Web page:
An interview with Dr Paul Joyce - May 2012
Dr Paul Joyce will join the Department of Theology & Religious Studies at King's College London from September 2012, taking up the Samuel Davidson Chair of Old Testament / Hebrew Bible Studies.
In May 2012, Paul took the time to answer some questions about his background, what he hopes to bring to the role, and to offer some reflections on the continuing influence of the Old Testament / Hebrew Bible in society today.
What undergraduate/postgraduate degrees do you have and from where?
I studied Theology as an undergraduate at Oxford, and after graduation moved on to doctoral work there, writing a DPhil thesis on the book of Ezekiel.
What previous academic positions have you held?
My first post was as Lecturer and subsequently Director of Studies at Ripon College, Cuddesdon, a Theological College of the Church of England. I then moved to the University of Birmingham as a Lecturer and subsequently to Oxford University, where I was University Lecturer in Old Testament and a Fellow of St Peter’s College. I served as Chair of the Oxford Theology Faculty Board 2008-2011.
What were your immediate thoughts on getting the job?
I was thrilled to be moving to a Chair that has been held by a sequence of distinguished scholars, several of whom have exercised a particular influence on my own work. And excited by the opportunities involved in pursuing research and teaching in the heart of one of the world’s great cities.
What do you hope to achieve in the role?
I hope, with others, to establish King’s as an international centre of excellence in Old Testament/Hebrew Bible Studies, building upon its strong tradition in the subject but also diversifying and innovating. Among other things, I hope to see a growing body of Masters and doctoral students coming to King’s to do their graduate work, both from the UK and from the wider world.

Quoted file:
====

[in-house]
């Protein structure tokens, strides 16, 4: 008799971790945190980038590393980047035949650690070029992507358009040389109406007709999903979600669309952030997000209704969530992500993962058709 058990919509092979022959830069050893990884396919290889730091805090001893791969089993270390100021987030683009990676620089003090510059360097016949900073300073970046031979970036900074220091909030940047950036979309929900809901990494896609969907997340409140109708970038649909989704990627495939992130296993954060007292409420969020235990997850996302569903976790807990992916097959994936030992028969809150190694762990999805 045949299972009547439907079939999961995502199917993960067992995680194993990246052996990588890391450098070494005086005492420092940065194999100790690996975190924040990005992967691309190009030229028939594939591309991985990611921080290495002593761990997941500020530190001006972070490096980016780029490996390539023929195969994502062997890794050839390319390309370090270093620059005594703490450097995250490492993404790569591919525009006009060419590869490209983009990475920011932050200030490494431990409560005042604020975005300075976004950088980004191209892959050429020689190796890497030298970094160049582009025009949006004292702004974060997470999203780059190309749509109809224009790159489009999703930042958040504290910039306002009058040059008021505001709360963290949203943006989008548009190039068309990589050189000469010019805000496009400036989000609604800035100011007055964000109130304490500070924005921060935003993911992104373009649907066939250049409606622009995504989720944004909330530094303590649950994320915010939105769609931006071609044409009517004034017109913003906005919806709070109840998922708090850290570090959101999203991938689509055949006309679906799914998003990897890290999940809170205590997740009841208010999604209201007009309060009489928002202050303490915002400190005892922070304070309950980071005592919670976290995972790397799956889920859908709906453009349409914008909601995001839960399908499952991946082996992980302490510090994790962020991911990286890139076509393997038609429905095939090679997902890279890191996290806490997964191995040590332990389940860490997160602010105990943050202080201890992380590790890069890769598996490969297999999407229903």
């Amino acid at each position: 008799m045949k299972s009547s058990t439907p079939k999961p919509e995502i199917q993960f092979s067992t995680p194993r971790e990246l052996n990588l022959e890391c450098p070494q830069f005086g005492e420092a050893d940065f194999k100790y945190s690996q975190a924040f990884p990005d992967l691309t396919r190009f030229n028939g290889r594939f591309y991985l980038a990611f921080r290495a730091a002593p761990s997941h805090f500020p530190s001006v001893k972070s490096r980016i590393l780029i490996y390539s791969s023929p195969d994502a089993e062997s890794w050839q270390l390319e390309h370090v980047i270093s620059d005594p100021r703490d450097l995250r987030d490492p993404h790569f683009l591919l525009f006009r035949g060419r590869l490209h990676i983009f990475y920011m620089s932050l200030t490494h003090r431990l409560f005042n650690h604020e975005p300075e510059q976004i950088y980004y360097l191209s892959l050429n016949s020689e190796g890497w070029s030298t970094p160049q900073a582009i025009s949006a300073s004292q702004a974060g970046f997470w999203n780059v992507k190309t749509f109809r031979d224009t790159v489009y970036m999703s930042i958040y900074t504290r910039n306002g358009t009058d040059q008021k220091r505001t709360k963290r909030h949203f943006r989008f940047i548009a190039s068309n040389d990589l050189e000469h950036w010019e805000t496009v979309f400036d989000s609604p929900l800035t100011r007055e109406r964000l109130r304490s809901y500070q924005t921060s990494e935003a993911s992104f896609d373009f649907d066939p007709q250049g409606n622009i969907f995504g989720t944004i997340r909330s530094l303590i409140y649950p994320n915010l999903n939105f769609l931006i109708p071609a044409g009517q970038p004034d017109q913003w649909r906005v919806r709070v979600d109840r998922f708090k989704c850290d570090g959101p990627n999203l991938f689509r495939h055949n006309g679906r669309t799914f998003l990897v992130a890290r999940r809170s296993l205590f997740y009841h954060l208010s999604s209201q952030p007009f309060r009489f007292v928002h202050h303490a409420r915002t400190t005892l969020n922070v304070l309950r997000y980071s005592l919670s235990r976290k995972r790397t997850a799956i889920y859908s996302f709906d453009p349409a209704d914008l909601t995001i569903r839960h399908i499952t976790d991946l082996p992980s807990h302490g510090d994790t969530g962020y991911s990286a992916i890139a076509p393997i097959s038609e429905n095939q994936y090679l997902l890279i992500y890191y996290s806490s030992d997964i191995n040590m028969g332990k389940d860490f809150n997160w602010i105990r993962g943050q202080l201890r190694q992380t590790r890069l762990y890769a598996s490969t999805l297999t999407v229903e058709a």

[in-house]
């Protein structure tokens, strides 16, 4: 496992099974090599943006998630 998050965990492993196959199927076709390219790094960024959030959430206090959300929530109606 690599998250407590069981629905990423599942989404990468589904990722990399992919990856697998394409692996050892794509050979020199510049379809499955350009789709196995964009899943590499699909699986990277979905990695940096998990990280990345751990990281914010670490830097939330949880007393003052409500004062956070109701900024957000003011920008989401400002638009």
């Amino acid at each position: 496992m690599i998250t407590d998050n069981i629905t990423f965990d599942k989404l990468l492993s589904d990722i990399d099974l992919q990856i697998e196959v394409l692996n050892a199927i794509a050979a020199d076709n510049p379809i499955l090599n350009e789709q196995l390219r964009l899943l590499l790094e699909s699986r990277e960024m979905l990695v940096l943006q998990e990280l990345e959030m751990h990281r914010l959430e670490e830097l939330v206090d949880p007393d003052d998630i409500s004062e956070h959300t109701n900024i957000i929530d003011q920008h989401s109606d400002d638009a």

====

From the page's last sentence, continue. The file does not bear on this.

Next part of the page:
Your area of expertise is quite specific and, in an increasingly secular society, does your field still attract new scholars to it?
Old Testament/Hebrew Bibles Studies are in a dynamic and vibrant state today, and are attracting many students. It is important that I bring specific areas of expertise to the post, notably the study of the books of Ezekiel and Lamentations. I find that students are excited by the opportunity to read and understand these texts within their ancient contexts. But the wider range of my work (including the reception of the Bible in Judaism and Christianity; psychological interpretation of the Bible; and reading the Bible in an inter-faith context) reflects the many respects in which Old Testament/Hebrew Bible Studies are also fully engaged with the agenda presented by today’s world.
The Hebrew Bible and Old Testament are ancient texts but, for obvious reasons, they have lasted the test of time. What influences do you think they have in society today?
The Old Testament/Hebrew Bible is a foundational text for both Judaism and Christianity, and moreover holds a place of honour for Muslims. Beyond these faith traditions, it is a classic of world literature, and in secular society today both law and ethics remain profoundly influenced by the legacy of this text. In both religious and secular contexts, of course, the influence of a text from a very different cultural context needs to be assessed and filtered intelligently and critically.
What attracted you to the books of Ezekiel and Lamentations as your specialist areas of study?
Both Ezekiel and Lamentations are texts that developed in response to a traumatic rupture in the life of ancient Israel, when in the sixth century BCE the Babylonians conquered the land, destroyed Jerusalem and its Temple, and brought an end to Monarchy. These two texts in their very different modes wrestle with the impact and aftermath of this crisis in fascinating ways, asking questions about whether the God of Israel remained in control of events, and if so whether he was behaving justly, and about the responsibility of Israel in these events. Both Ezekiel and Lamentations are books that confront the bleakest aspects of human existence and I have always been intrigued by their exploration of strategies for coping with the radical breakdown of a framework of meaning – and also the analogies this has offered for confronting comparable crises in the modern world, such as the Holocaust/Shoah.